This October, NBC will premiere TIMELESS. Created by THE SHIELD’s Shawn Ryan and SUPERNATURAL’s Eric Kripke, the series follows a historian, soldier and scientist as they travel through time trying to stop a man on a mission to ruin everything we know about America history.
I had a chance to catch up with the powerhouse showrunning team behind the series to talk about its origins, the ratio of well known to unknown historical events we’ll see on screen and the sheer amount of time travel currently flooding the airwaves.
So how did you two come together on this?
Shawn Ryan: Well, I got a call or maybe an email. I get approached about pitches a lot, but usually they’re lower level writers looking to create their first show. I was very aware, I’d never met Eric, but I was very aware of his success in the TV business. I thought, “that’s odd… he certainly doesn’t need me, why would he be interested in pitching to me?”
I was like sure, okay. Eric himself called and we got together. Essentially, he had the beginnings of the idea that turned into TIMELESS. What we both realized was, this job is so hard and we both kind of had success on our own, might it not be better to share the burden a little with somebody who had been through the wars themselves? We spent three or four days in a writers room talking about the idea and fleshing it out and seeing if there was truly an idea there. I think, most importantly, just working together to see if we could mesh as partners. We ended up meshing pretty well and liking each other and liking the idea, and then we went out and pitched it. That’s how we got together. I think it was purely an act of self preservation, because showrunning is such a killer job that it was like, what if we did this together?
Are you guys shooting for a 22 episode season on this?
Ryan: Since we premier in the fall, the possibility’s certainly there, but in success if viewers come to the show we could get a back nine from NBC. We hope that happens.
Eric, I want to jump to you for a second. You, of course, have a lot of history in dealing with fantastical dramas, between SUPERNATURAL and REVOLUTION. What has TIMELESS been like for you?
Eric Kripke: TIMELESS has been really fun and challenging. I think the part that’s been fun is it’s really allowed us to explore history. A lot of times, I’ll get excited by a show if I know the research is going to be interesting. On this show, we have a historian who lives with us in the writers room. Everyday breaking story is a fascinating day. We learn so much about these really unknown and amazing details in history. It’s been really fun to write. A lot of times, when we do a network show so much of it’s about designing a really good clean engine for story. Doing 22 of these a year is no joke, you need something to be able to generate all that story. The idea of being in a new historical period every single week with some fascinating historical story within it has proven really fruitful. The part that’s challenging is this is a really damn hard show to produce. It’s a show with almost no standing sets, and every week there’s an entirely different historical period. Those need to be completely built to our standards and have it look very real and detailed. We shoot it for a couple days and then we tear it down. A perfect example of this is as we speak there are dozens crew up in Vancouver building the Alamo in a parking lot.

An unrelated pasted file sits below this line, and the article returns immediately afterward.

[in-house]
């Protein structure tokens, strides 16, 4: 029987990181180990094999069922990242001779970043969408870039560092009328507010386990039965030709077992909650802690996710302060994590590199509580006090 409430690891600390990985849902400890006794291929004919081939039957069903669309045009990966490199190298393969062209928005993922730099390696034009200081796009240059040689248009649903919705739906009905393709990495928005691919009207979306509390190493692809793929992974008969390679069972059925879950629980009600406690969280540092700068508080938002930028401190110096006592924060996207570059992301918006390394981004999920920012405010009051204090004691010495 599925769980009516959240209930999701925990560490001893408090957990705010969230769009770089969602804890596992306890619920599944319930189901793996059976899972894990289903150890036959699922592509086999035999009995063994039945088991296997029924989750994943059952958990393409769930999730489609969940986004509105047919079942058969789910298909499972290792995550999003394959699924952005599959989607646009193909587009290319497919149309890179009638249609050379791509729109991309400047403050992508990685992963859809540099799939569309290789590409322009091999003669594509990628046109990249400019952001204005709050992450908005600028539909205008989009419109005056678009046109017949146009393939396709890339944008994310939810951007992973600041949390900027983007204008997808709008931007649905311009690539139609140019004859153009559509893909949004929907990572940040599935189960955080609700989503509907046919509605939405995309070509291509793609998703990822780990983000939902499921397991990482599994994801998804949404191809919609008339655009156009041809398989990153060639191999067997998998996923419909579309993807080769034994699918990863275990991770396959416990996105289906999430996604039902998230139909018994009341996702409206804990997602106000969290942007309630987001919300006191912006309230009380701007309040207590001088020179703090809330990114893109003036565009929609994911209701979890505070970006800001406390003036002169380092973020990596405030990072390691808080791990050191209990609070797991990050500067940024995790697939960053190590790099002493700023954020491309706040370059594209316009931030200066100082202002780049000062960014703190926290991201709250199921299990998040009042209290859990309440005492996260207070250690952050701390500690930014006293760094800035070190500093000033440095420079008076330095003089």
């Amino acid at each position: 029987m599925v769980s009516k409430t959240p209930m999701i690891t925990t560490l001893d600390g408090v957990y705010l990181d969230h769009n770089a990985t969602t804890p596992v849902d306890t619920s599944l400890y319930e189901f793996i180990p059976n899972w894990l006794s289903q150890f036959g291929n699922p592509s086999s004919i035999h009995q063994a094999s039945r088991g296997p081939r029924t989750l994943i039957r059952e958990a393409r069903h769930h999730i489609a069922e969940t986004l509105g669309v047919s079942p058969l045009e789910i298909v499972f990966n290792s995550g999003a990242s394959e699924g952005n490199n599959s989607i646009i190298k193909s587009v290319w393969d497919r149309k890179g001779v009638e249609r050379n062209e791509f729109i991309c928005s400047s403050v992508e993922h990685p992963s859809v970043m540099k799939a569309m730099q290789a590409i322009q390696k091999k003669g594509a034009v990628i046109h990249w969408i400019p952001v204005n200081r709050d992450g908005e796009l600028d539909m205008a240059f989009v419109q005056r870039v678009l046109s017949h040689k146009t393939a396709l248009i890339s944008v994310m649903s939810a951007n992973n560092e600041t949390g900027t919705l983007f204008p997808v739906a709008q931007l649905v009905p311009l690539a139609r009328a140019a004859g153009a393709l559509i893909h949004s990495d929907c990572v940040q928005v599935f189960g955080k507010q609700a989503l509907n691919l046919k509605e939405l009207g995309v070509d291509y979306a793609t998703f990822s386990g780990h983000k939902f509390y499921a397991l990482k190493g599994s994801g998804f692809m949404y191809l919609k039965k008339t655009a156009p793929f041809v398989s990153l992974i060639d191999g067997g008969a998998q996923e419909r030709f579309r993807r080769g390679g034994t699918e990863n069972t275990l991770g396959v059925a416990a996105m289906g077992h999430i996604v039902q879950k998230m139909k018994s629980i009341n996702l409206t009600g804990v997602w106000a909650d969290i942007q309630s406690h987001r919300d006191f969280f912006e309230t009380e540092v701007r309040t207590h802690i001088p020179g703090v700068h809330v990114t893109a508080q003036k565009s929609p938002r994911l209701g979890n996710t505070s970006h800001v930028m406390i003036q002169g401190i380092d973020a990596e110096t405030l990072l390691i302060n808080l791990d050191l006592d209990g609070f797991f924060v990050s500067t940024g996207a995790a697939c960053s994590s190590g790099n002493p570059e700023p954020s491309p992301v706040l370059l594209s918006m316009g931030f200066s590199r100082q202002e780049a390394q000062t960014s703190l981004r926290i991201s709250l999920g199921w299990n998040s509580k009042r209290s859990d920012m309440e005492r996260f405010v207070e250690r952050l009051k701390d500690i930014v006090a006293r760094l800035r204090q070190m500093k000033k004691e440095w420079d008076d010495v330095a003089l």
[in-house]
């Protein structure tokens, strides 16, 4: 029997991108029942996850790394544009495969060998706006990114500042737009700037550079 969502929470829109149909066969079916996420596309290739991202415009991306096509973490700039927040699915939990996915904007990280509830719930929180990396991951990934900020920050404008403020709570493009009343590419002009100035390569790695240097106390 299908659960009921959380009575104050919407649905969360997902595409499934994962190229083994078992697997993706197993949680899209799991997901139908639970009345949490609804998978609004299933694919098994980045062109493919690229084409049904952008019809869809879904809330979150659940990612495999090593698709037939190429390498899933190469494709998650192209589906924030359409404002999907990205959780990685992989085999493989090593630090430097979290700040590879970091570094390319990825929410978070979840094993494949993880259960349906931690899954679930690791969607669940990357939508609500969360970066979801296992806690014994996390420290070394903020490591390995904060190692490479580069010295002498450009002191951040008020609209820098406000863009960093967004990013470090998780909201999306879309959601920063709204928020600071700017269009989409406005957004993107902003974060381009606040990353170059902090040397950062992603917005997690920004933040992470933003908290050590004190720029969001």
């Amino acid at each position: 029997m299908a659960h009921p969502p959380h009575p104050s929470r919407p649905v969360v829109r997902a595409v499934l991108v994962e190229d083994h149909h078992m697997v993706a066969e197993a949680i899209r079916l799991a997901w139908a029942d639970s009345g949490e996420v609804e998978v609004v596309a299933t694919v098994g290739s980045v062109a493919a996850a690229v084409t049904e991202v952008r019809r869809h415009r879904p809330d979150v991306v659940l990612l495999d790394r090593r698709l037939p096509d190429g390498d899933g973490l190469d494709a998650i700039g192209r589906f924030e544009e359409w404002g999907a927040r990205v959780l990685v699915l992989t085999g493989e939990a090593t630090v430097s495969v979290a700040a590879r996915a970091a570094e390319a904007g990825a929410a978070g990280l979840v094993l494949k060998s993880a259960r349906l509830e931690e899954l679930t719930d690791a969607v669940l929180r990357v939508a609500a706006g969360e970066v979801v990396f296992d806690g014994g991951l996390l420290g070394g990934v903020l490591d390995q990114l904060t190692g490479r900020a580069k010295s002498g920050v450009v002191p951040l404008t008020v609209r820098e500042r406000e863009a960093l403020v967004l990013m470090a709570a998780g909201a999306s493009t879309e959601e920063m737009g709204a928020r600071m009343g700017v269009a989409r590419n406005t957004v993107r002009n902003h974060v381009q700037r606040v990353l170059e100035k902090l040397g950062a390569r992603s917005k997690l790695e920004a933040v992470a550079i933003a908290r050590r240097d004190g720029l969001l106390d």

In the pilot you deal with the Hindenburg. It seems like you’re going to be dealing with a lot of the bigger, more known historical events in American history. Do you have some in your back pocket that are perhaps little known that you will have the chance to expose people to for the first time?
Ryan: I think we’ll have a variety of things, and I would say it’s not just American history. Episode four takes us to Germany during World War II, and we meet Ian Fleming who was, in fact, a British spy behind enemy lines before creating the James Bond novels. Episode three is one that explores a really fascinating character in history, Judith Campbell, who is mistress to JFK, mistress to the mobster Sam Giancana, mistress to Frank Sinatra. She was the woman who passed messages, was a courier for messages between the JFK administration and Sam Giancana and the mob. She was a name not many people today know about, but she was a crucial, sort of fascinating person in history. We have an episode kind of built around her. We are going to hit a lot of iconic stuff. Episode two deals with the night of Abraham Lincoln’s assassination. We have an episode coming up that deals with the space race and the day we landed on the moon. We’re also going to investigate those areas of history that people might not know as well as ones we find particularly fascinating and characters of history that might not be as well known.